As a recent federal audit made clear, the state of Maine is failing people with disabilities in many ways. Here’s a partial list that should cause outcry from the public and action from the Legislature:

— The Maine Department of Health and Human Services did not investigate a single one of the 133 deaths of people with developmental disabilities while under the care of community-based providers across the state between January 2013 and June 2015. It was required to under an agreement with the federal government.

— It failed to report suspicious deaths of adults with developmental disabilities to law enforcement agencies to determine if crimes had been committed. It’s required to under state law.

— When community providers who care for those with disabilities told the department about people potentially being physically or verbally abused, neglected, exploited, sexually abused or subject to medication errors, the state accepted only 5 percent of cases, out of 15,897, for an adult protective investigation between 2013 and 2015. The state was required to investigate all cases per the agreement with the federal government that allows it to receive federal Medicaid funds.

— DHHS failed to notify community providers of the results of its investigations. It is important for those running group homes or overseeing caseworkers to know the results, so they can remove people from possible danger, and prevent neglectful or abusive employees from continuing to work with vulnerable clients.

— The department failed to refer all of the cases of suspected abuse, neglect and exploitation to a district attorney or police department for an additional, potential criminal investigation. State law requires the department to “immediately” inform the appropriate district attorney’s office of suspected abuse, neglect or exploitation.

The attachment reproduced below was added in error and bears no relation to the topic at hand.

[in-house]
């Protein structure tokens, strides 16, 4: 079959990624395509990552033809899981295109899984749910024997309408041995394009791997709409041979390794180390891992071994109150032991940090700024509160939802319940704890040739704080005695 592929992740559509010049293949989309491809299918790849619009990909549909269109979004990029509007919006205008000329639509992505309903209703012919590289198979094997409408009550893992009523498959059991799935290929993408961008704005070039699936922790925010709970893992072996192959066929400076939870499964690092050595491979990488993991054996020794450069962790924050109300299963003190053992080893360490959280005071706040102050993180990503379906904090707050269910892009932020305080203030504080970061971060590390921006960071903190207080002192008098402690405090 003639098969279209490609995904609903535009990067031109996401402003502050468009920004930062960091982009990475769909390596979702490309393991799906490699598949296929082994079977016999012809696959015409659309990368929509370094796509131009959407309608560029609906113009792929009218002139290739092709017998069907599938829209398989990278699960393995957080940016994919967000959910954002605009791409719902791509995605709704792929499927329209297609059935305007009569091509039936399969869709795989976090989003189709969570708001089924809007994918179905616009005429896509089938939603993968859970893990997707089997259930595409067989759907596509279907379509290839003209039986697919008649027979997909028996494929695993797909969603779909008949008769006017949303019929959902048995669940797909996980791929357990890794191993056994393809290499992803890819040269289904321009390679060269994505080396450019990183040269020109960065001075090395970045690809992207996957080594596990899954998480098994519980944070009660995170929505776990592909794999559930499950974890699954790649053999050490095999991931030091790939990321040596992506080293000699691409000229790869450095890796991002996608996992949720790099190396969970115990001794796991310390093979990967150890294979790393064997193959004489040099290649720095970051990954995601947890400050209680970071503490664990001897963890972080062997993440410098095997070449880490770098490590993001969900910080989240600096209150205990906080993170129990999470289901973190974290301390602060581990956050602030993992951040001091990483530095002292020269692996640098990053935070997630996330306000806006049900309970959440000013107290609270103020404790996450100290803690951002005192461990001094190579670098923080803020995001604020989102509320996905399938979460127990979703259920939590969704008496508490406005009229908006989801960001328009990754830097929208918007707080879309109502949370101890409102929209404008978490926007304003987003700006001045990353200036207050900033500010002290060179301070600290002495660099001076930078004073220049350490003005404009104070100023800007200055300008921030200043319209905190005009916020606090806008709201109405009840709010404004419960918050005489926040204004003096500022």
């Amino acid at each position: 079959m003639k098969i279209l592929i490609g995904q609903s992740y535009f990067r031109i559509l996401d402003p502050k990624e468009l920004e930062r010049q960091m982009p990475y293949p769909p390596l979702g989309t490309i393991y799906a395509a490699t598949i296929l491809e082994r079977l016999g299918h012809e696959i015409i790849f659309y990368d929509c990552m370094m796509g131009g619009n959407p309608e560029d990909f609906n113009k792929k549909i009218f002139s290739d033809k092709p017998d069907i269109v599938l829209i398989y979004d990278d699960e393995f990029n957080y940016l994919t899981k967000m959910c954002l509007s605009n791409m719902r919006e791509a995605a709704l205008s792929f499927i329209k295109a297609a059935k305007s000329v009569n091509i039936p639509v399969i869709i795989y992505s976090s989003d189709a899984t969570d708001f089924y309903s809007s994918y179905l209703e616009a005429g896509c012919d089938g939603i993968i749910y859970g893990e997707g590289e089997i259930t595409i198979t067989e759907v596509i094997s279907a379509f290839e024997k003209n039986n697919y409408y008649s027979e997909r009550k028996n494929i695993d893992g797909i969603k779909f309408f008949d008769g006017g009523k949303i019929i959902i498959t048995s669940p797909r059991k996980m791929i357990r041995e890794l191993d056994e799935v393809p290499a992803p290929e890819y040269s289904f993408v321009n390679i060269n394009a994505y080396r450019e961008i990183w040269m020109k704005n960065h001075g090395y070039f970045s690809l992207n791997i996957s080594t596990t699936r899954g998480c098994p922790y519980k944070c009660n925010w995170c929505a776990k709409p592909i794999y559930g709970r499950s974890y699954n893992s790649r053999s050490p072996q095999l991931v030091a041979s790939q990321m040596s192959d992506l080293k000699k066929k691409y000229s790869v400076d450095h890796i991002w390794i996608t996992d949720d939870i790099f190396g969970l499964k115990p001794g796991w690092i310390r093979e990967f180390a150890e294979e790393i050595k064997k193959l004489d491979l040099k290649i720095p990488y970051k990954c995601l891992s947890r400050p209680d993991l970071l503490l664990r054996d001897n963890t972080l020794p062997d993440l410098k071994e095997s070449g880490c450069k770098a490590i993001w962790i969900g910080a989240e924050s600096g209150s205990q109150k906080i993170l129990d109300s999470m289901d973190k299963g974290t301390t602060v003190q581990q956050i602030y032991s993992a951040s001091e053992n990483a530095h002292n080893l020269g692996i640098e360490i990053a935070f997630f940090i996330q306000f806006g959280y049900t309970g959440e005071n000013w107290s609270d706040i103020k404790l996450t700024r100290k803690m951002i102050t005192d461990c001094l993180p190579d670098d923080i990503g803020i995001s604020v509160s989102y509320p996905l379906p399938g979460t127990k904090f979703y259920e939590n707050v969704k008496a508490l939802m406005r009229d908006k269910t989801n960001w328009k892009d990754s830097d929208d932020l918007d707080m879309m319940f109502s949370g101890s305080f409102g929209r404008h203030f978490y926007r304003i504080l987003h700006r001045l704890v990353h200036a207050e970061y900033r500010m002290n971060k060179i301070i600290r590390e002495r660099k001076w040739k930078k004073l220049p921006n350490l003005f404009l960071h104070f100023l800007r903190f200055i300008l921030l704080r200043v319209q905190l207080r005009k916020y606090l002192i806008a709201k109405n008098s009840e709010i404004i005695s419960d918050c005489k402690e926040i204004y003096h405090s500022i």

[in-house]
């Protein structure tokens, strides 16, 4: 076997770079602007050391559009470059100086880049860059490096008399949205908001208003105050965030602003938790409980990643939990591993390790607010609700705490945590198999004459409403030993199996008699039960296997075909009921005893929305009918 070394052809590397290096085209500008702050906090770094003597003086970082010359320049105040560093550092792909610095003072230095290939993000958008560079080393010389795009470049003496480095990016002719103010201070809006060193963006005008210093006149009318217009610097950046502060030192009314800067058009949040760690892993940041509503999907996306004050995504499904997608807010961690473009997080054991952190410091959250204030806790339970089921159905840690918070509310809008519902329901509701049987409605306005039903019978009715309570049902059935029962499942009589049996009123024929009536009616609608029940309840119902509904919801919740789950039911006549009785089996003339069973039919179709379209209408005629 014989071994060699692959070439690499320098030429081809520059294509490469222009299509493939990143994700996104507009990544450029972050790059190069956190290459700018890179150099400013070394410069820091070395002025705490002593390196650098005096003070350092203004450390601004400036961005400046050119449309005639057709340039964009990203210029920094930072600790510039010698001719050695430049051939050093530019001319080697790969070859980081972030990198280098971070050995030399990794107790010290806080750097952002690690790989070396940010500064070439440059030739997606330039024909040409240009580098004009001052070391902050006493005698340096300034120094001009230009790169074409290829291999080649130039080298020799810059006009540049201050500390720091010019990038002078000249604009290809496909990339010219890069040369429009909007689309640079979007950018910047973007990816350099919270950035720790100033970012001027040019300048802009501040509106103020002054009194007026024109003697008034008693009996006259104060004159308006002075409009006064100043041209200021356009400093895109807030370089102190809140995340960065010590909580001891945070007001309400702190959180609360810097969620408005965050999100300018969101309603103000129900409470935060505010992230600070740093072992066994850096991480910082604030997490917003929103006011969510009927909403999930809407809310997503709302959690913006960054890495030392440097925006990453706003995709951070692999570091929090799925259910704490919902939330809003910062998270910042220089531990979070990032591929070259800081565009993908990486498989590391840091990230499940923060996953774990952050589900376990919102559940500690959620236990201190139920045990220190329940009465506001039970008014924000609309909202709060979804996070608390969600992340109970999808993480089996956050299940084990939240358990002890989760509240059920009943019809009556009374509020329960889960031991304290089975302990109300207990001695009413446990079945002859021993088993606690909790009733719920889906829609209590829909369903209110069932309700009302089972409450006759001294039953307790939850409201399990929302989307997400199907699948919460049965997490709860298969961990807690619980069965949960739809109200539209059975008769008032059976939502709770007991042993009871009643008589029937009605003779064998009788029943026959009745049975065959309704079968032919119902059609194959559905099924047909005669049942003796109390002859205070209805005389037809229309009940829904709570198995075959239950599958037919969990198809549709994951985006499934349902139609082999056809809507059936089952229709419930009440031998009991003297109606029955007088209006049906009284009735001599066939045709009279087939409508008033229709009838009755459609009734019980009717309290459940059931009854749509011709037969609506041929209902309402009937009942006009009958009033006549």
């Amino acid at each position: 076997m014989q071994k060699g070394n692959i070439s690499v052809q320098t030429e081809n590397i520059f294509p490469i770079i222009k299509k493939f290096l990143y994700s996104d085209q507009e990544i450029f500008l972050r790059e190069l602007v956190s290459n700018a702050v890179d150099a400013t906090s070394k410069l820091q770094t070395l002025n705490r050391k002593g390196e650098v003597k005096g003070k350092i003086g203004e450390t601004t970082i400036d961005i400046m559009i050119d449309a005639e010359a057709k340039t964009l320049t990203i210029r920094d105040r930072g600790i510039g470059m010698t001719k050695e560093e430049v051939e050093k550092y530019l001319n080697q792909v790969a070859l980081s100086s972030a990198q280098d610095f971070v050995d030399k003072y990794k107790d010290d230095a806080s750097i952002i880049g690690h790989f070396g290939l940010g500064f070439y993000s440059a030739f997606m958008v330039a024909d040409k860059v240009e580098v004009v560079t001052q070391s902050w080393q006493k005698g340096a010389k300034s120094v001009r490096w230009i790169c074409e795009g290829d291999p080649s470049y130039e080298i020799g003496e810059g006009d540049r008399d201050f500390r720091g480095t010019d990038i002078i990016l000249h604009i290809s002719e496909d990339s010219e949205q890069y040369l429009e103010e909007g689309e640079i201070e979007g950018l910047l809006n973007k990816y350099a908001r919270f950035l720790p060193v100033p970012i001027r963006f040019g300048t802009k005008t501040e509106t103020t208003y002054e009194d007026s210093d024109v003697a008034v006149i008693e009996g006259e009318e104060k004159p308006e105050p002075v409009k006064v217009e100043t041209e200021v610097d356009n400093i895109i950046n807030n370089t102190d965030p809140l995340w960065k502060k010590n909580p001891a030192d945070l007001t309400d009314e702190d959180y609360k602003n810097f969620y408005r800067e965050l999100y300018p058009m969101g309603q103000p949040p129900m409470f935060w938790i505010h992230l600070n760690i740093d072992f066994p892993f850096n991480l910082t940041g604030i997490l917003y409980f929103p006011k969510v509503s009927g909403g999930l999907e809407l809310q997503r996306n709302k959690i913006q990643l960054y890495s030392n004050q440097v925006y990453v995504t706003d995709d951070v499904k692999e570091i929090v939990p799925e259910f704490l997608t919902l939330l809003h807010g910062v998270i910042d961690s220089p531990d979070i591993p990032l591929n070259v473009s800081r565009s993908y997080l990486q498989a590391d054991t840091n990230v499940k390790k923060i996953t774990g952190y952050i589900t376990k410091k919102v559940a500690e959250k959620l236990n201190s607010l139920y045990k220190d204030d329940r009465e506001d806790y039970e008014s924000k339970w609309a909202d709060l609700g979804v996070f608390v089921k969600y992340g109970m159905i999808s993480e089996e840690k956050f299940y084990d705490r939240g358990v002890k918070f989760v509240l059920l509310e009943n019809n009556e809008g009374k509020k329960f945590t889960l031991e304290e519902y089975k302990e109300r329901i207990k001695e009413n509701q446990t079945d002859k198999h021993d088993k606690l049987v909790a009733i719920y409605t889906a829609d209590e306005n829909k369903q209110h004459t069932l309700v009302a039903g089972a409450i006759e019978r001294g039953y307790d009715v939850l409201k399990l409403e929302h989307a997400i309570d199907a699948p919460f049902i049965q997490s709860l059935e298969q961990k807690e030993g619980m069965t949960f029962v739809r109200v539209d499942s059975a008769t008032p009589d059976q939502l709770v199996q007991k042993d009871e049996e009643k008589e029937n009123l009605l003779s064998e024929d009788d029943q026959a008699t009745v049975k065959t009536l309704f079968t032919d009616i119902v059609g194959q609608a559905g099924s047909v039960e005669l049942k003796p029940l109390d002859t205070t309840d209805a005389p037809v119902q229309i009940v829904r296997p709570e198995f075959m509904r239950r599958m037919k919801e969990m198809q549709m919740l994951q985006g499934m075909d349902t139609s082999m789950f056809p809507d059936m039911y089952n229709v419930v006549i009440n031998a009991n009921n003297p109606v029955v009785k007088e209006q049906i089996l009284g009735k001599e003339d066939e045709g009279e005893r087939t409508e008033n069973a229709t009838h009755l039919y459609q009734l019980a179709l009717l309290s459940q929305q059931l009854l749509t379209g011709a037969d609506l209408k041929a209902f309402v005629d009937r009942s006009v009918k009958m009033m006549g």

— Maine lost 16 beds, likely two-thirds of the state’s capacity, to safely care for people with intellectual disabilities who are experiencing crises that put them and the people they live with in unsafe situations when the state’s contract with a nonprofit provider ended June 30 with no replacement. The organization gave the state months of warning that it would not continue the contract because it wasn’t receiving enough funding from the state to cover costs. Maine law requires that the state maintain “adequate capacity” to help people with disabilities who are experiencing a crisis and cannot safely remain in their own homes.

— DHHS has not made public information about crisis services for people with intellectual disabilities, such as how many crisis beds exist, since 2013, leaving providers in the dark about how to handle clients who may harm themselves or others. State law requires the department to publish a report on the matter at least once a year.

— Over the past decade, direct support providers — those who ensure people with disabilities take their medication, help them eat and use the bathroom, and run group homes to provide a safe place for them to live — have faced staffing shortages and vacancies as reimbursement rates for services paid for by MaineCare, Maine’s version of Medicaid, have been cut by 30 percent since 2007. The percentage accounts for inflation. Rates are set by the Maine Legislature.

— In the past year, a minimum of 24 group homes have closed, leaving 69 people with disabilities displaced. In about the next six months, another 12 homes are expecting to close, bringing the total number of people with disabilities displaced up to 109.

This is a pattern of failure that deserves an outcry from the public. With DHHS giving no indication it will change course, it will be up to community members to tell their lawmakers they expect major improvements. If DHHS won’t change on its own, it will be up to the Maine Legislature to force it to.